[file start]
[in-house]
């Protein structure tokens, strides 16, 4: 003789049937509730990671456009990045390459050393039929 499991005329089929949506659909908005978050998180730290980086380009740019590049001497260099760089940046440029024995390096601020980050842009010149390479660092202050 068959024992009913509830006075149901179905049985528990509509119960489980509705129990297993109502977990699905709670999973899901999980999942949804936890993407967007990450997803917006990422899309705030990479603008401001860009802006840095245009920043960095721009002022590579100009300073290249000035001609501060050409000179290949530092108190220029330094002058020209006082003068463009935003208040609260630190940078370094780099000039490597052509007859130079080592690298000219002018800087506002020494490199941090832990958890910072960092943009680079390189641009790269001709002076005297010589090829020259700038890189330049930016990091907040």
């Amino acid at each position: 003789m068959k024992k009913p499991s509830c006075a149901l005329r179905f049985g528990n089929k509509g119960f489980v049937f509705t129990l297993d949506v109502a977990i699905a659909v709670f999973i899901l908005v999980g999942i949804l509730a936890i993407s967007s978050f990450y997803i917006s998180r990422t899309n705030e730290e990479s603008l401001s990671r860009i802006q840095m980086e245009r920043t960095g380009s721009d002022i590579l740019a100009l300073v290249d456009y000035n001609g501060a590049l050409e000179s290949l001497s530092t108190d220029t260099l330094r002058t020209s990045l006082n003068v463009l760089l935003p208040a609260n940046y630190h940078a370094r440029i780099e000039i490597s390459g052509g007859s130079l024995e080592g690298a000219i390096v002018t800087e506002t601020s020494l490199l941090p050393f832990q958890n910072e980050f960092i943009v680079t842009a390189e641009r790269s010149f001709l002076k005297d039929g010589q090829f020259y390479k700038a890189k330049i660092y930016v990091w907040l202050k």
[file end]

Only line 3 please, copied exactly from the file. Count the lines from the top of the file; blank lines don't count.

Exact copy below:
């Amino acid at each position: 003789m068959k024992k009913p499991s509830c006075a149901l005329r179905f049985g528990n089929k509509g119960f489980v049937f509705t129990l297993d949506v109502a977990i699905a659909v709670f999973i899901l908005v999980g999942i949804l509730a936890i993407s967007s978050f990450y997803i917006s998180r990422t899309n705030e730290e990479s603008l401001s990671r860009i802006q840095m980086e245009r920043t960095g380009s721009d002022i590579l740019a100009l300073v290249d456009y000035n001609g501060a590049l050409e000179s290949l001497s530092t108190d220029t260099l330094r002058t020209s990045l006082n003068v463009l760089l935003p208040a609260n940046y630190h940078a370094r440029i780099e000039i490597s390459g052509g007859s130079l024995e080592g690298a000219i390096v002018t800087e506002t601020s020494l490199l941090p050393f832990q958890n910072e980050f960092i943009v680079t842009a390189e641009r790269s010149f001709l002076k005297d039929g010589q090829f020259y390479k700038a890189k330049i660092y930016v990091w907040l202050k």